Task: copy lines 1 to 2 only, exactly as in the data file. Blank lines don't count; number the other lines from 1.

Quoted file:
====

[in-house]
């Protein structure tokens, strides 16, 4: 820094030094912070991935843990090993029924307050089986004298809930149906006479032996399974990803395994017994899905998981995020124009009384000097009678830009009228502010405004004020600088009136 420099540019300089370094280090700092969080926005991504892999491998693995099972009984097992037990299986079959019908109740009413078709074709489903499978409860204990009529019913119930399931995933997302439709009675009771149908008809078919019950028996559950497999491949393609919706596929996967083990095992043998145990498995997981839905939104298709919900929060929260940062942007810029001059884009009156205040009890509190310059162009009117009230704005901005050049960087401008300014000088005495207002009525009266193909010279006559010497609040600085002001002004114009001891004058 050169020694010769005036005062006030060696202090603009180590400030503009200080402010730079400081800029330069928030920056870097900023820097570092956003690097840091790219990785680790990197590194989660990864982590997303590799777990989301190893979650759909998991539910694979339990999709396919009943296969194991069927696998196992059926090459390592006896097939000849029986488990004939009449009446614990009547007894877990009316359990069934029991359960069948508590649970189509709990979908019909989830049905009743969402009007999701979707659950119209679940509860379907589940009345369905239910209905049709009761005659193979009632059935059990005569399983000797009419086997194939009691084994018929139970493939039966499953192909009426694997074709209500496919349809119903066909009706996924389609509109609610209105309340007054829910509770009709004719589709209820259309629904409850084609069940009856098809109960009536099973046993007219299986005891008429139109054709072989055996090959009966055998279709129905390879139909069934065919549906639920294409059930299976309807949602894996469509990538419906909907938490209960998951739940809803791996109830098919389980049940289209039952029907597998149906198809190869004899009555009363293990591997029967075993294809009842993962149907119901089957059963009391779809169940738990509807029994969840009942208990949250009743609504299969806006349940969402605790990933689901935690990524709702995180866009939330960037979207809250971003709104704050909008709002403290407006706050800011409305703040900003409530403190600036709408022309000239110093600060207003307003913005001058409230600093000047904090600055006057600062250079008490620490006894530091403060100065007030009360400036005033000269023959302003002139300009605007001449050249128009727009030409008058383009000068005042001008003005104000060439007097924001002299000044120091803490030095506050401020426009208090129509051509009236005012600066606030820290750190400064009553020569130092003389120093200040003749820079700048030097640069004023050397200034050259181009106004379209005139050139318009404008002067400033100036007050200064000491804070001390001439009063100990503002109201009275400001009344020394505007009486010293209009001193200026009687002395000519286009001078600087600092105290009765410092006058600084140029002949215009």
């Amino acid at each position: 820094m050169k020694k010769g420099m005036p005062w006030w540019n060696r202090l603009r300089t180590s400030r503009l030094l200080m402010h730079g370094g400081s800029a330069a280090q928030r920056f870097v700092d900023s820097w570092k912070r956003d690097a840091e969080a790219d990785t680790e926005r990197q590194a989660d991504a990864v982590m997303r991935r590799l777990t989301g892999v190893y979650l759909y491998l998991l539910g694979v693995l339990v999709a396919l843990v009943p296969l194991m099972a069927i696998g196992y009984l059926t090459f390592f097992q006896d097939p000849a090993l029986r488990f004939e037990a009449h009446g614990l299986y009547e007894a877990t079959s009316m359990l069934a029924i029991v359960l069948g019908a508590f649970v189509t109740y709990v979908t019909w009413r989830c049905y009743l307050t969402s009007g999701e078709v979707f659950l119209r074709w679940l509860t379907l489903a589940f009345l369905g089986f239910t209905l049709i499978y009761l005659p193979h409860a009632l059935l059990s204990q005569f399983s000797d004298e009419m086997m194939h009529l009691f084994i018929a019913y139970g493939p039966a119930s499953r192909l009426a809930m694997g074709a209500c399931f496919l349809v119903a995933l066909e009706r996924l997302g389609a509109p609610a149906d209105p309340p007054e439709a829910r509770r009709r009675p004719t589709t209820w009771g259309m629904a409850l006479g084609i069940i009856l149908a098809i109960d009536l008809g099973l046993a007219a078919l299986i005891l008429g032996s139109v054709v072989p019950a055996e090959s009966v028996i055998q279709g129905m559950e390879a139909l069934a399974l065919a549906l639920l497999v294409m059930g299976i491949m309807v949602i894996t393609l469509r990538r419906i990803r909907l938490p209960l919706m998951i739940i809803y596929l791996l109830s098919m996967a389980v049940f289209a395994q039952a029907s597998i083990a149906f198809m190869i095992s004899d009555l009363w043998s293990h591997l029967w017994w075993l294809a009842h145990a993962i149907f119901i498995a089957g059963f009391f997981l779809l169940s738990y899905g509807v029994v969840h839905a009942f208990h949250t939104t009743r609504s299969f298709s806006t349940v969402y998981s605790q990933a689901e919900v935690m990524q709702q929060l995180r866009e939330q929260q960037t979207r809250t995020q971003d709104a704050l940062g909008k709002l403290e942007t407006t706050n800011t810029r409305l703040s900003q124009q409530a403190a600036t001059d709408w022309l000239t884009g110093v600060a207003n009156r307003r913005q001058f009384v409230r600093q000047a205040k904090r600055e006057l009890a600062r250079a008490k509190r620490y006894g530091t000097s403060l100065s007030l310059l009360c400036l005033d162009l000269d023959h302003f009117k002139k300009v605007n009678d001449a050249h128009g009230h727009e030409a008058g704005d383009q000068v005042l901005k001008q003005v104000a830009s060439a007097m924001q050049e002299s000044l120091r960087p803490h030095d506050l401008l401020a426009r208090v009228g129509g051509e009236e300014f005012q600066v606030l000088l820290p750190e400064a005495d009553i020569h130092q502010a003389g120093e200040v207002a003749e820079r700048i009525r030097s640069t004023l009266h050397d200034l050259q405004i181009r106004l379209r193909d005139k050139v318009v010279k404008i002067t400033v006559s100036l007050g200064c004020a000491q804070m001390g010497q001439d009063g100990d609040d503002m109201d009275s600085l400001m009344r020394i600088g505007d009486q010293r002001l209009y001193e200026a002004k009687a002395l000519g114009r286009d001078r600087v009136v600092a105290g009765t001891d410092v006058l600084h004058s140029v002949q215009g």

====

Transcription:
[in-house]
């Protein structure tokens, strides 16, 4: 820094030094912070991935843990090993029924307050089986004298809930149906006479032996399974990803395994017994899905998981995020124009009384000097009678830009009228502010405004004020600088009136 420099540019300089370094280090700092969080926005991504892999491998693995099972009984097992037990299986079959019908109740009413078709074709489903499978409860204990009529019913119930399931995933997302439709009675009771149908008809078919019950028996559950497999491949393609919706596929996967083990095992043998145990498995997981839905939104298709919900929060929260940062942007810029001059884009009156205040009890509190310059162009009117009230704005901005050049960087401008300014000088005495207002009525009266193909010279006559010497609040600085002001002004114009001891004058 050169020694010769005036005062006030060696202090603009180590400030503009200080402010730079400081800029330069928030920056870097900023820097570092956003690097840091790219990785680790990197590194989660990864982590997303590799777990989301190893979650759909998991539910694979339990999709396919009943296969194991069927696998196992059926090459390592006896097939000849029986488990004939009449009446614990009547007894877990009316359990069934029991359960069948508590649970189509709990979908019909989830049905009743969402009007999701979707659950119209679940509860379907589940009345369905239910209905049709009761005659193979009632059935059990005569399983000797009419086997194939009691084994018929139970493939039966499953192909009426694997074709209500496919349809119903066909009706996924389609509109609610209105309340007054829910509770009709004719589709209820259309629904409850084609069940009856098809109960009536099973046993007219299986005891008429139109054709072989055996090959009966055998279709129905390879139909069934065919549906639920294409059930299976309807949602894996469509990538419906909907938490209960998951739940809803791996109830098919389980049940289209039952029907597998149906198809190869004899009555009363293990591997029967075993294809009842993962149907119901089957059963009391779809169940738990509807029994969840009942208990949250009743609504299969806006349940969402605790990933689901935690990524709702995180866009939330960037979207809250971003709104704050909008709002403290407006706050800011409305703040900003409530403190600036709408022309000239110093600060207003307003913005001058409230600093000047904090600055006057600062250079008490620490006894530091403060100065007030009360400036005033000269023959302003002139300009605007001449050249128009727009030409008058383009000068005042001008003005104000060439007097924001002299000044120091803490030095506050401020426009208090129509051509009236005012600066606030820290750190400064009553020569130092003389120093200040003749820079700048030097640069004023050397200034050259181009106004379209005139050139318009404008002067400033100036007050200064000491804070001390001439009063100990503002109201009275400001009344020394505007009486010293209009001193200026009687002395000519286009001078600087600092105290009765410092006058600084140029002949215009």